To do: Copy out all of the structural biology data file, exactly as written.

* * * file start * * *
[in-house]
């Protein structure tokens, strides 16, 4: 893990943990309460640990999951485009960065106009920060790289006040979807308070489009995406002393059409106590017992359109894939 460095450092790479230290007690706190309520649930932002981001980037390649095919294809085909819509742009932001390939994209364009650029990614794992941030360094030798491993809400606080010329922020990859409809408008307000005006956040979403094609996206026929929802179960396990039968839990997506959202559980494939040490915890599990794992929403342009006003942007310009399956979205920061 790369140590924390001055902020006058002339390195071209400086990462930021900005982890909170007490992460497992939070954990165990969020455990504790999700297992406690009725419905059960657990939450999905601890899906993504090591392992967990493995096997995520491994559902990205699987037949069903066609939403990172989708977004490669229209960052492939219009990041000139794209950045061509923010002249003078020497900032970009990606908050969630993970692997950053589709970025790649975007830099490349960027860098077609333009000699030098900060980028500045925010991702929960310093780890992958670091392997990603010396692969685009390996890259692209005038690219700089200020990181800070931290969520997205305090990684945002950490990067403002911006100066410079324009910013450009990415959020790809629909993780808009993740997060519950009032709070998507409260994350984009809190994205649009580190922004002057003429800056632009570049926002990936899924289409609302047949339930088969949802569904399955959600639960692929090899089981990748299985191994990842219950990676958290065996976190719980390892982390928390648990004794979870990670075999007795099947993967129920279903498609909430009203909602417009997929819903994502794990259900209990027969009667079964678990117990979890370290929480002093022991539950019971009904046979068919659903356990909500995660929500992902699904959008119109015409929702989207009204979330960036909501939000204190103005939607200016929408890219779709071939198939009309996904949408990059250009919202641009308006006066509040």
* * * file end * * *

[in-house]
């Protein structure tokens, strides 16, 4: 893990943990309460640990999951485009960065106009920060790289006040979807308070489009995406002393059409106590017992359109894939 460095450092790479230290007690706190309520649930932002981001980037390649095919294809085909819509742009932001390939994209364009650029990614794992941030360094030798491993809400606080010329922020990859409809408008307000005006956040979403094609996206026929929802179960396990039968839990997506959202559980494939040490915890599990794992929403342009006003942007310009399956979205920061 790369140590924390001055902020006058002339390195071209400086990462930021900005982890909170007490992460497992939070954990165990969020455990504790999700297992406690009725419905059960657990939450999905601890899906993504090591392992967990493995096997995520491994559902990205699987037949069903066609939403990172989708977004490669229209960052492939219009990041000139794209950045061509923010002249003078020497900032970009990606908050969630993970692997950053589709970025790649975007830099490349960027860098077609333009000699030098900060980028500045925010991702929960310093780890992958670091392997990603010396692969685009390996890259692209005038690219700089200020990181800070931290969520997205305090990684945002950490990067403002911006100066410079324009910013450009990415959020790809629909993780808009993740997060519950009032709070998507409260994350984009809190994205649009580190922004002057003429800056632009570049926002990936899924289409609302047949339930088969949802569904399955959600639960692929090899089981990748299985191994990842219950990676958290065996976190719980390892982390928390648990004794979870990670075999007795099947993967129920279903498609909430009203909602417009997929819903994502794990259900209990027969009667079964678990117990979890370290929480002093022991539950019971009904046979068919659903356990909500995660929500992902699904959008119109015409929702989207009204979330960036909501939000204190103005939607200016929408890219779709071939198939009309996904949408990059250009919202641009308006006066509040």